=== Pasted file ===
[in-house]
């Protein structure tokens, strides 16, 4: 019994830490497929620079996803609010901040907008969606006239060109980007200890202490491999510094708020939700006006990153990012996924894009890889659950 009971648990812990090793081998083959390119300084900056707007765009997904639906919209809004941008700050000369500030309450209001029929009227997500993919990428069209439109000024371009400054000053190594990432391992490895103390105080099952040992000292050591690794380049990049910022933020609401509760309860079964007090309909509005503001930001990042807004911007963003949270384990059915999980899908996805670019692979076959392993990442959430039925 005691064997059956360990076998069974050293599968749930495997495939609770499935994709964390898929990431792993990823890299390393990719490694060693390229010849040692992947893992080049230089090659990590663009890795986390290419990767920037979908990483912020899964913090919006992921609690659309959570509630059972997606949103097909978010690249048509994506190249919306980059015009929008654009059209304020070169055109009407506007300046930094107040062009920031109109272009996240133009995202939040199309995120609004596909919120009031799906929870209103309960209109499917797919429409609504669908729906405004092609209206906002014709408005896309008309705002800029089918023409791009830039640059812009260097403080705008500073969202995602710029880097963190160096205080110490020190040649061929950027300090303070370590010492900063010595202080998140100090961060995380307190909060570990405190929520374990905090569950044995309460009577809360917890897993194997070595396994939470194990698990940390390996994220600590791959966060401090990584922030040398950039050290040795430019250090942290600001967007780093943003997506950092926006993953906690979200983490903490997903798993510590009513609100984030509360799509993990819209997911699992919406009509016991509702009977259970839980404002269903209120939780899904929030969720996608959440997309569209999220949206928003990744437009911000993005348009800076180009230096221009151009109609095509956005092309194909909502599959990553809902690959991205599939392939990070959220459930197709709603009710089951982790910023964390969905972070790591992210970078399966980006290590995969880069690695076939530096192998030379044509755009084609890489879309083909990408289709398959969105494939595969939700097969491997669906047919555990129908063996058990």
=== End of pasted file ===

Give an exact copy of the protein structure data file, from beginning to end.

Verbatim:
[in-house]
């Protein structure tokens, strides 16, 4: 019994830490497929620079996803609010901040907008969606006239060109980007200890202490491999510094708020939700006006990153990012996924894009890889659950 009971648990812990090793081998083959390119300084900056707007765009997904639906919209809004941008700050000369500030309450209001029929009227997500993919990428069209439109000024371009400054000053190594990432391992490895103390105080099952040992000292050591690794380049990049910022933020609401509760309860079964007090309909509005503001930001990042807004911007963003949270384990059915999980899908996805670019692979076959392993990442959430039925 005691064997059956360990076998069974050293599968749930495997495939609770499935994709964390898929990431792993990823890299390393990719490694060693390229010849040692992947893992080049230089090659990590663009890795986390290419990767920037979908990483912020899964913090919006992921609690659309959570509630059972997606949103097909978010690249048509994506190249919306980059015009929008654009059209304020070169055109009407506007300046930094107040062009920031109109272009996240133009995202939040199309995120609004596909919120009031799906929870209103309960209109499917797919429409609504669908729906405004092609209206906002014709408005896309008309705002800029089918023409791009830039640059812009260097403080705008500073969202995602710029880097963190160096205080110490020190040649061929950027300090303070370590010492900063010595202080998140100090961060995380307190909060570990405190929520374990905090569950044995309460009577809360917890897993194997070595396994939470194990698990940390390996994220600590791959966060401090990584922030040398950039050290040795430019250090942290600001967007780093943003997506950092926006993953906690979200983490903490997903798993510590009513609100984030509360799509993990819209997911699992919406009509016991509702009977259970839980404002269903209120939780899904929030969720996608959440997309569209999220949206928003990744437009911000993005348009800076180009230096221009151009109609095509956005092309194909909502599959990553809902690959991205599939392939990070959220459930197709709603009710089951982790910023964390969905972070790591992210970078399966980006290590995969880069690695076939530096192998030379044509755009084609890489879309083909990408289709398959969105494939595969939700097969491997669906047919555990129908063996058990």